Rio Ferdinand, Bobby Zamora and Mark Noble are three of the most recognisable English footballers in recent history.
The trio – who have amassed over 1,000 Premier League appearances between them – have all played for West Ham at some point during their career.
But their connection to the capital runs far deeper than being former Hammers – each grew up on London council estates, and are putting the financial rewards of their football careers to good use.
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Ferdinand, Zamora and Noble are teaming up in a bid to boost the provision of social and affordable housing when leaders of the property world come to the UK’s most prestigious real estate conference in London’s Olympia.
In partnership with Central Bedfordshire council and Aviva Investors, the three stars are each set to contribute at least £100,000 of their own money every year towards a £400 million project to build 1,300 homes on a 22-hectare site in a run-down area in Houghton Regis near Luton.
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The initiative is the latest charitable act since Ferdinand, Zamora and Noble unveiled their Legacy Foundation for the purpose of constructing a series of social and privately rentable housing schemes with the backing of private investors.
Noble – who is familiar with the struggle of trying to find somewhere to live – says the project is designed to make a real difference to the lives of those in need.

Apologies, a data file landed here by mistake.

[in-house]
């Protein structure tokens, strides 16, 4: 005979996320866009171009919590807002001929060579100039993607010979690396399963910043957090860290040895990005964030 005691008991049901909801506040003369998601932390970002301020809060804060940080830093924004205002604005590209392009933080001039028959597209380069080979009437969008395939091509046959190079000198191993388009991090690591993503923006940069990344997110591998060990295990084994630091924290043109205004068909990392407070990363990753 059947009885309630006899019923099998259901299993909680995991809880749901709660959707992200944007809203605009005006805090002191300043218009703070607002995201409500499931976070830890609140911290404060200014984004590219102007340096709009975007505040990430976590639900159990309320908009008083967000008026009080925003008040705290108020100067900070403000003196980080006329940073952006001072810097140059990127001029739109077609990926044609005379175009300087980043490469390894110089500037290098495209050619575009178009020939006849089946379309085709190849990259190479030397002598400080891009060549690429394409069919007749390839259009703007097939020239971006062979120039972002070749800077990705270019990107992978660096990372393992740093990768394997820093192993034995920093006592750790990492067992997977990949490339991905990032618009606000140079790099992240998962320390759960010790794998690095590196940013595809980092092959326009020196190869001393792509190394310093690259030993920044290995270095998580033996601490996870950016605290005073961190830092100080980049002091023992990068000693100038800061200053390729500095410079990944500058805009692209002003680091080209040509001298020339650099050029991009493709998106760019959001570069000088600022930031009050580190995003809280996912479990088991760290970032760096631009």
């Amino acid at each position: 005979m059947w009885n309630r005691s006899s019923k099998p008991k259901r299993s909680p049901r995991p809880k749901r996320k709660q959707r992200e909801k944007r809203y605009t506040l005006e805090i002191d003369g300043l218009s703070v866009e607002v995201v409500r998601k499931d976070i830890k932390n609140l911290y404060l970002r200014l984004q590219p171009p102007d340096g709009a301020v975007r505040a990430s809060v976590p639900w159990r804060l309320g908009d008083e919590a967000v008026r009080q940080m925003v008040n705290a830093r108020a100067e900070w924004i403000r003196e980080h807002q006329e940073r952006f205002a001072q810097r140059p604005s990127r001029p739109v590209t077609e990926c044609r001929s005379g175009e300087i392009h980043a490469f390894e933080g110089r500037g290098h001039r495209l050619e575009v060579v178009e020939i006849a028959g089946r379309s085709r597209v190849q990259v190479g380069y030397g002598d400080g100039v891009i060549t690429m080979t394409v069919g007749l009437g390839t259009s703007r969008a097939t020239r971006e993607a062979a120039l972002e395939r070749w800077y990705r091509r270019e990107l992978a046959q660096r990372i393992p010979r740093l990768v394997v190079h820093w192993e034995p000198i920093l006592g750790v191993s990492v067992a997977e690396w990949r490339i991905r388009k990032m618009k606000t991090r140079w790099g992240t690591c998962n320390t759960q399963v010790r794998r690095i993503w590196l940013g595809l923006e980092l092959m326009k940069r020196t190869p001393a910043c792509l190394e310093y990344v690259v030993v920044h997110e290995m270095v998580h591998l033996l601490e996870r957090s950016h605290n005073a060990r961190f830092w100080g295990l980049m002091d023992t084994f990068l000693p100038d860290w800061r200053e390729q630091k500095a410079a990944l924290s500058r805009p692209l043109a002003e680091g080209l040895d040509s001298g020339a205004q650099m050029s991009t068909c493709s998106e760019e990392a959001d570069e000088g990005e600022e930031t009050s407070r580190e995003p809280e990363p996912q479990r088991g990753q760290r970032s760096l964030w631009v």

“We want to create something special,” said the West Ham skipper, as per the Guardian. “I moved seven times in four years in social housing in east London [as a kid]. We know what it feels like. We used to see the ‘no ball games’ signs everywhere. Our motto is to have a sign saying ‘all ball games allowed’.
“At first we were thinking 20, 30 homes, but then we realised that wouldn’t make a difference to anyone. We want to make a big difference in housing.”
Several other footballers adopt a more profitable outlook on property investment, such as Premier League legends Gary Neville, Ryan Giggs and Robbie Fowler.
The two former Manchester United stars are currently in a row with Historic England over their plans to demolish an entire block in Manchester’s city centre to build a five-star hotel and a split-level public plaza.
Fowler, too, is in charge of a buy-to-let property empire spanning Cardiff to Scotland and runs £1,000 masterclasses to help people become millionaires.
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